Rareloop is a design and product studio based in Southampton, UK. Founded by Joe Lambert, Rareloop uses ACF in a number of creative ways, both to serve clients and ensure a consistent and repeatable development workflow.
There are three main components to Rareloop’s business: web design and development, mobile apps, and custom web software.
“While ACF makes it easy to craft intuitive interfaces via a simple drag-and-drop interface, it also provides a lot of advanced features that allow us to provide more workflow-driven experiences to our customers,” says Joe. “Knowing we have these advanced features available to us when needed gives us the confidence we can take on any challenge when building out powerful admin interfaces.”
Joe says part of the reason for their extensive use of ACF was driven by a desire to gain greater control over the admin experience in terms of building WordPress.
“WordPress was great if you just wanted to be able to design the content or a theme around the content, but we needed to find some means of allowing our customers to enter additional information on pages. ACF was a really nice interface for doing that. It meant you didn’t have to code up every single metabox yourself,” he says. “We started using ACF very early on. These days, we just wouldn’t build a site without it. It’s not optional. It’s just part of the stack that we use.”
ACF helps Rareloop provide their customers with fantastic editing experiences, helping to ensure the content creators working on the sites have the flexibility to bring their visions to life without having to go back to Rareloop again and again for help.
“It’s vital that what we build can grow and change when working with clients over several years,” he says.
By having ACF as part of their stack, it allowed them to create a page builder experience for clients, one that plugs seamlessly into their “componentized” approach to web development.
There are basically two ways to approach WordPress as a developer. There’s the “classic editor” approach, and then there’s Full Site Editing (now called Site Editor), otherwise known as Gutenberg.
Adam Tomat is the Lead Developer for Rareloop. He notes that they tried Gutenberg, but felt certain features were still lacking.
“We found that it was more like a content builder than a full-fledged page builder,” he says. “You get a live render of your components, which from an editing perspective is nice, but from a developer’s perspective, it means you have to make sure your components are working inside of the WordPress admin as well as on the frontend. We want to spend more time adding value for our clients on the business side, rather than doing all this frontend work.”
The solution at Rareloop was to create their own page builder. It uses the classic editor approach, and makes heavy use of the Flexible Content field in ACF PRO to allow Rareloop to tailor each component to a client’s individual needs.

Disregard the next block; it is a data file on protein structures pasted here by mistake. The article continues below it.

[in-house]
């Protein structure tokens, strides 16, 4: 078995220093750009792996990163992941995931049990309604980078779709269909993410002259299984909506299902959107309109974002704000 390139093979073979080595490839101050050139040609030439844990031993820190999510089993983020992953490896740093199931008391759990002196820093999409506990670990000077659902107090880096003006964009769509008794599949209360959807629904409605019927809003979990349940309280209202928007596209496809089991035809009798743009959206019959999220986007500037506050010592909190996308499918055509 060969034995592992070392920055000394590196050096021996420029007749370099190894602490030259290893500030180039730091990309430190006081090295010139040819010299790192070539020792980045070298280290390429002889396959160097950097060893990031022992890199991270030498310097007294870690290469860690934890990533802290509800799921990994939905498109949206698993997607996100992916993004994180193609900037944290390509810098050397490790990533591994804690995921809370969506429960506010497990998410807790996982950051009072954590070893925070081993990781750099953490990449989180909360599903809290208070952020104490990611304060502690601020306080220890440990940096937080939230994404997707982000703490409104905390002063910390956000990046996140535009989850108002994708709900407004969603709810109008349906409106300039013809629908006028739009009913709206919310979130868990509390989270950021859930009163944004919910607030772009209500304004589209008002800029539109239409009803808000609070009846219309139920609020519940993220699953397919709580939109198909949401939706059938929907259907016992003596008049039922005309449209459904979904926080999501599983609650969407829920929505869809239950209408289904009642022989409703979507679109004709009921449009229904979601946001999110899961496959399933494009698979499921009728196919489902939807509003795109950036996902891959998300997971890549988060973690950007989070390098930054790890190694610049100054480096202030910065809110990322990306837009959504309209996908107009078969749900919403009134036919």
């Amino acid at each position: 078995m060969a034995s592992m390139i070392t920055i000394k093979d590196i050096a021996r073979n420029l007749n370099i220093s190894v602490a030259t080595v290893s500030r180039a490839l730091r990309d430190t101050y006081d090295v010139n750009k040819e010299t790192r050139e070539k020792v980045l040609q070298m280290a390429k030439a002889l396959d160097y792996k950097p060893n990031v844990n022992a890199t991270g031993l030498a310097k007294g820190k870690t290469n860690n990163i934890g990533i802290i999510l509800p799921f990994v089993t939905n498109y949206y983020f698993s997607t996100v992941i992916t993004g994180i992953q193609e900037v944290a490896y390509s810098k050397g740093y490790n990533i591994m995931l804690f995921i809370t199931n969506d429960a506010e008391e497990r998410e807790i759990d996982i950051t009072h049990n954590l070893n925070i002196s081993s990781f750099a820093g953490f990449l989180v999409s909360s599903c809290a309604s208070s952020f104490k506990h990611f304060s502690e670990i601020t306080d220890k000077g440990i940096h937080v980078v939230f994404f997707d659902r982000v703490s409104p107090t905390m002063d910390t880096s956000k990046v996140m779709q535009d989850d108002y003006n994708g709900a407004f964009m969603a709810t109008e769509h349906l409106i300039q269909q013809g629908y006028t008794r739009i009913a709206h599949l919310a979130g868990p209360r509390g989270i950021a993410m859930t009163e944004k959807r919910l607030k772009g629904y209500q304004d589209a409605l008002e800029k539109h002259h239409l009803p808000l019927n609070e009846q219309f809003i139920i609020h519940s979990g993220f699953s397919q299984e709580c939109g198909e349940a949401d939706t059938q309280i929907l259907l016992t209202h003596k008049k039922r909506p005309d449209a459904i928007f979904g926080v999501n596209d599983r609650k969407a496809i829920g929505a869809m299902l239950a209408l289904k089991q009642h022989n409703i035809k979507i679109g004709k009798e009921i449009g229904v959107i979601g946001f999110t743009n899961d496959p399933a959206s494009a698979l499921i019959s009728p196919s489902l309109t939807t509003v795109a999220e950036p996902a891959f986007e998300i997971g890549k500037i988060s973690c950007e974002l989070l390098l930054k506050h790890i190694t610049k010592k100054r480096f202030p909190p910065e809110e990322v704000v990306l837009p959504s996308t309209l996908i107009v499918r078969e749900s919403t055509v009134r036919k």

“We’ve got quite an ACF-heavy page builder that we use. It’s really powerful,” says Adam. “The way we build is very componentized, with a pattern library that sits alongside WordPress. This allows us to focus on frontend visuals without having to actually run WordPress to output what it looks like in every potential state.”
Their page builder has access to these components and gives clients a nearly limitless selection of templates. With some of the bigger sites Rareloop works on, there are often multiple variations of components with the same fields that may have different design layouts. By providing a static preview of each component in the pattern library, clients get a visual representation of what they’ll get without the technical overhead of live rendering. This allows Rareloop to more easily build sites that exactly match the client’s desires and expectations. Rareloop make use of the ACF Extended plugin’s Dynamic Render functionality to power the component previews.
“People are very visual,” says Joe. “If you can show them what their blocks will look like, they can recognize what they want. It’s a sort of halfway house between live renders and going just by the name. In a way, it’s kind of like a bag of Lego that people can use to build pages however they want them.”
Clients can leverage the design ability of Rareloop, while knowing that they can’t mess up the overall look of the site. Site editors get a consistent experience and appearance, giving them more freedom to concentrate on the content itself.
“From an editing point of view, we’ve found people really like that,” says Adam. “Because it’s highly flexible, but it’s not the kind of ‘Wild West’ page builder that lets you control every kind of minute detail.”
Rareloop works with the client to determine what rules will govern the site. If a client wants to dive into minutiae like just how much padding surrounds each individual image, then Rareloop can enable that for them in the page builder.
“At some point they may decide they need a really different presentation for some content, and then they can speak to us about getting that novel thing built,” says Joe. “Once it’s built, they can use it anywhere on their site. It’s the right balance between a ‘kitchen sink’ style and templates.”
It’s a strategy that has allowed Rareloop to build pleasing sites for all sorts of clients, from long-established and family-run commercial cleaning companies like NuServe to brand-new organizations like Living Well Partnership.
Adam summed up the advantages this approach has for clients in 5 Benefits of a WordPress Page Builder: “The main benefit of using a page builder is it lets you create the pages you need rather than being restricted by the templates you have.”